In town this afternoon, I called into a large general store to buy some Lockets. Got to the front of the queue and the guy behind the counter called me forward.   Me: “have you got any honey and lemon Lockets please?”   Him: he points, presumably giving  some direction for me to get them.   Me: “I’m blind, I’ll need you to get them for me please”   He comes round from behind the counter, taps me on the shoulder and then gets in front of me with his hand waving in my face.   Him: “How many fingers am I holding up?”   Me: “Fuck off. I’m not playing that game. How fucking dare you do that.”   He goes back around the counter. I pay with my card.   Me: “have you any idea what an insult it is to wave your hand in my face like that?”   Him: “What do you mean?”   Me: “You asking me how many fingers you have up, it’s an insult to do that”.   I leave the shop.   This has happened to me so many times over my life, but not for probably three years. It seems to convey a level of disrespect for me,

At Waitrose

In town this afternoon, thought I’d nip into Waitrose to buy a few things.   During my visit, I had to ask two different shop assistants for help. Both were friendly and helpful, they spoke to me without effect and read out all the details I’d asked for without so much as a sigh.   When I reached the checkout, the woman offered to pack my bag, was straightforward and normally helpful.   The whole thing was a comfortable experience. It was frankly slightly unusual that they all knew what my white stick meant without any explanations needed. They didn’t point, treat me like a child  or someone needing over-indulgence. This shouldn’t feel unusual or like a pleasant surprise.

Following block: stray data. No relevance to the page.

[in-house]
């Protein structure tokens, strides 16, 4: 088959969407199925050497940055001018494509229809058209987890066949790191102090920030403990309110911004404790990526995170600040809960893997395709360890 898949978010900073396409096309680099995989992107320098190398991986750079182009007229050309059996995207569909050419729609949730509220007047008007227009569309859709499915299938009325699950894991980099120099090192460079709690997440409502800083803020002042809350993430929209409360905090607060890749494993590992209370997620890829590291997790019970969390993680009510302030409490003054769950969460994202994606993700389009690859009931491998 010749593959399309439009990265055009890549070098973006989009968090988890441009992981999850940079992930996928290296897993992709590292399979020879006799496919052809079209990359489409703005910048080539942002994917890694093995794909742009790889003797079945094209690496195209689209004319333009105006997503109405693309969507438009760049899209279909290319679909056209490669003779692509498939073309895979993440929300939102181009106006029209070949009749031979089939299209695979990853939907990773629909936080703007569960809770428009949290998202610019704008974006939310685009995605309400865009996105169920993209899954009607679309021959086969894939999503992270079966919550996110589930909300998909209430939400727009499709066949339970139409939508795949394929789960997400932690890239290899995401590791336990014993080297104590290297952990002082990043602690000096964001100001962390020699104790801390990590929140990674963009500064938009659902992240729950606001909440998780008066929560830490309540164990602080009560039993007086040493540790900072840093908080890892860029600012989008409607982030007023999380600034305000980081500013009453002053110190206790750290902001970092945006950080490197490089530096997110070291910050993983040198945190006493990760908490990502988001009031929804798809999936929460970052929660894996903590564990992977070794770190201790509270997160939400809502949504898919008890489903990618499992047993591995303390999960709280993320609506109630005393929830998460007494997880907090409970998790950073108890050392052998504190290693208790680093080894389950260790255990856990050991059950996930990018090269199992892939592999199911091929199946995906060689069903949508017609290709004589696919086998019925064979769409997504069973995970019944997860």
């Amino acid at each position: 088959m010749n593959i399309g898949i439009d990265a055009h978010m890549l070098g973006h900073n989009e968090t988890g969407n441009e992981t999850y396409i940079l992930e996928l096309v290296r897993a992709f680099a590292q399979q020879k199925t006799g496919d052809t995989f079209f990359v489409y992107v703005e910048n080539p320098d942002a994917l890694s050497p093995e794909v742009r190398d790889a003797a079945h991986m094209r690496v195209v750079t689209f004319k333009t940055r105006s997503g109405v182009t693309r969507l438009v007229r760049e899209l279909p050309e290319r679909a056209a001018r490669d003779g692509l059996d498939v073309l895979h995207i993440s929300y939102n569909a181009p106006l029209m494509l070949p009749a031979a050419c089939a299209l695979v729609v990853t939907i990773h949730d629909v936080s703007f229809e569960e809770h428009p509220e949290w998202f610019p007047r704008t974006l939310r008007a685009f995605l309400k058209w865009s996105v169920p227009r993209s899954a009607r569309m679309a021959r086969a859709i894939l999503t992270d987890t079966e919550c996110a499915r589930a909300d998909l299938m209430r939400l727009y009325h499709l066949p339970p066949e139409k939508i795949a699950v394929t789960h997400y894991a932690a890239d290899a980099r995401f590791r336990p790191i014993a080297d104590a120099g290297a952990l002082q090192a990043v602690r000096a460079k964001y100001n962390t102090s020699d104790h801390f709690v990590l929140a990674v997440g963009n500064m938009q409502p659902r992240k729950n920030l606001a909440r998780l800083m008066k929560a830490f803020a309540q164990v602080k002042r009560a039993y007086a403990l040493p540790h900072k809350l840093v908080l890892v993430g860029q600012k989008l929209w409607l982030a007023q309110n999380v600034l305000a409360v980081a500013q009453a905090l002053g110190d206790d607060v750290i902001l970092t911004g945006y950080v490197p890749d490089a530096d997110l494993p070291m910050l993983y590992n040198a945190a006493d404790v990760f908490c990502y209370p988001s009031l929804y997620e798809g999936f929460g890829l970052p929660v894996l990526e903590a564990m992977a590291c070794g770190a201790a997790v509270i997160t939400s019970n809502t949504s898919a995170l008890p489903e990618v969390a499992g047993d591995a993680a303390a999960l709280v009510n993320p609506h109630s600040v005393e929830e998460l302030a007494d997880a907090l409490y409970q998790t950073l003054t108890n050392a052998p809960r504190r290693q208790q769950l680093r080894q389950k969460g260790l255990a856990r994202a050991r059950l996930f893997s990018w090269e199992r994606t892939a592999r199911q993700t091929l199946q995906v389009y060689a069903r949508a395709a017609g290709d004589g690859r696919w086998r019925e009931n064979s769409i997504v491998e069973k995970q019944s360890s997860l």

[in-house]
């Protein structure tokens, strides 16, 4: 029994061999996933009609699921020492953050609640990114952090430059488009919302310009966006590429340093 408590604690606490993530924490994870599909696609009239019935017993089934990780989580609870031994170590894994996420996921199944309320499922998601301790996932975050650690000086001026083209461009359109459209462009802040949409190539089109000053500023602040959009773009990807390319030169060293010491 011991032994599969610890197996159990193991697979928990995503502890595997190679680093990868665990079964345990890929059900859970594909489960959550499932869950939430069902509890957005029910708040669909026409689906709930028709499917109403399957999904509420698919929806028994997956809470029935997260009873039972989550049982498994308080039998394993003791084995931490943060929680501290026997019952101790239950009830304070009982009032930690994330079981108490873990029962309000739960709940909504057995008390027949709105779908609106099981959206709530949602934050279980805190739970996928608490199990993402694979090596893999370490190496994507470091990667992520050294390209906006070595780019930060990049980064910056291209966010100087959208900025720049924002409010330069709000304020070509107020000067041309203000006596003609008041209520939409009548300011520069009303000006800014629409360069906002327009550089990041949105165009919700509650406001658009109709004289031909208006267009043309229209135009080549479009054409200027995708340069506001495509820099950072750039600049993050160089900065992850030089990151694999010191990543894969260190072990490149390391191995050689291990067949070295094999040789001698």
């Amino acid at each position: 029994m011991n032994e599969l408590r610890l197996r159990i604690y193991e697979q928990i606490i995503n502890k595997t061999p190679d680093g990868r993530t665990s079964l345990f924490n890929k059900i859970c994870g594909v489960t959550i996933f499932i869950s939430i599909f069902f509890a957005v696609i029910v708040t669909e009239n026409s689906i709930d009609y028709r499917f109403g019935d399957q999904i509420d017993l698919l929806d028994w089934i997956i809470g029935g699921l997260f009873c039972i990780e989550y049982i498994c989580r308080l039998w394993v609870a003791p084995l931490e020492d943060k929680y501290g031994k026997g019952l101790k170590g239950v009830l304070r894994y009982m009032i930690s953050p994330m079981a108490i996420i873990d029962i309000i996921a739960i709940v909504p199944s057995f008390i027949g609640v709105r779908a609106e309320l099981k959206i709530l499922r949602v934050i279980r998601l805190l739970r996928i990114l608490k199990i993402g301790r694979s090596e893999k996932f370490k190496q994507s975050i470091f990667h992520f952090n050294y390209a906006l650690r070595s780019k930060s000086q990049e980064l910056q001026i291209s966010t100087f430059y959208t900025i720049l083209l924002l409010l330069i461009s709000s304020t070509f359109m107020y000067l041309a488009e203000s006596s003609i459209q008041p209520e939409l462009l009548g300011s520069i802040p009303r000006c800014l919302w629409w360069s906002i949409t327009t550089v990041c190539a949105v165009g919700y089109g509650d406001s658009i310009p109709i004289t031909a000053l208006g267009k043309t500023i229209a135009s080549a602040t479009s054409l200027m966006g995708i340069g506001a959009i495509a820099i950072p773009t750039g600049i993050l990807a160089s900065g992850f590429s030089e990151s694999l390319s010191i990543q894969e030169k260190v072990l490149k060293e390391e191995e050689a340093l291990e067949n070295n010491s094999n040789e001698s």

At the bus stop (from January 2006)

  I loved this one – it has happened almost word for word so many times, but this is probably the longest anyone’s gone without interruption. .   One bus stop episode Me: “Excuse me, would you tell me when you see the 48 or 49 coming please?”   Them: “Do you know where you’re going?”   Me: “Yes, I need the 48 or 49”   Them: “Where are you going?   Me: “Easton”   Them: “Now, you need the 48 or 49. You stay there and I’ll tell you when I see it... Are you going to be alright?... Stay there, it’s not coming yet... It’s alright, don’t panic, I’m not going anywhere... Don’t worry, I’ll tell you when it comes….. Oh, my bus is here now… you’ll have to ask someone else.. I’ll tell this lady..Excuse me, this blind man doesn’t know where he’s going, he needs a 48 or 49, could you look after him, make sure the driver knows about him”.   I still hadn’t had a chance to say anything.    

Playing games

I first posted this on my earlier ‘Sightlines’ blog on 17 th March 2006. I was struck on finding it again that it is very similar to something that happened to me at a gig in 2019 that I wrote about heare in an early post. You see, these things keep coming around.   At a gig on Saturday – dark  room. Walking through the audience.   A guy starts talking to me in an odd way, I recognise his voice. I said:   “Is that “X”?)   “Yes - so you worked it out in the end then”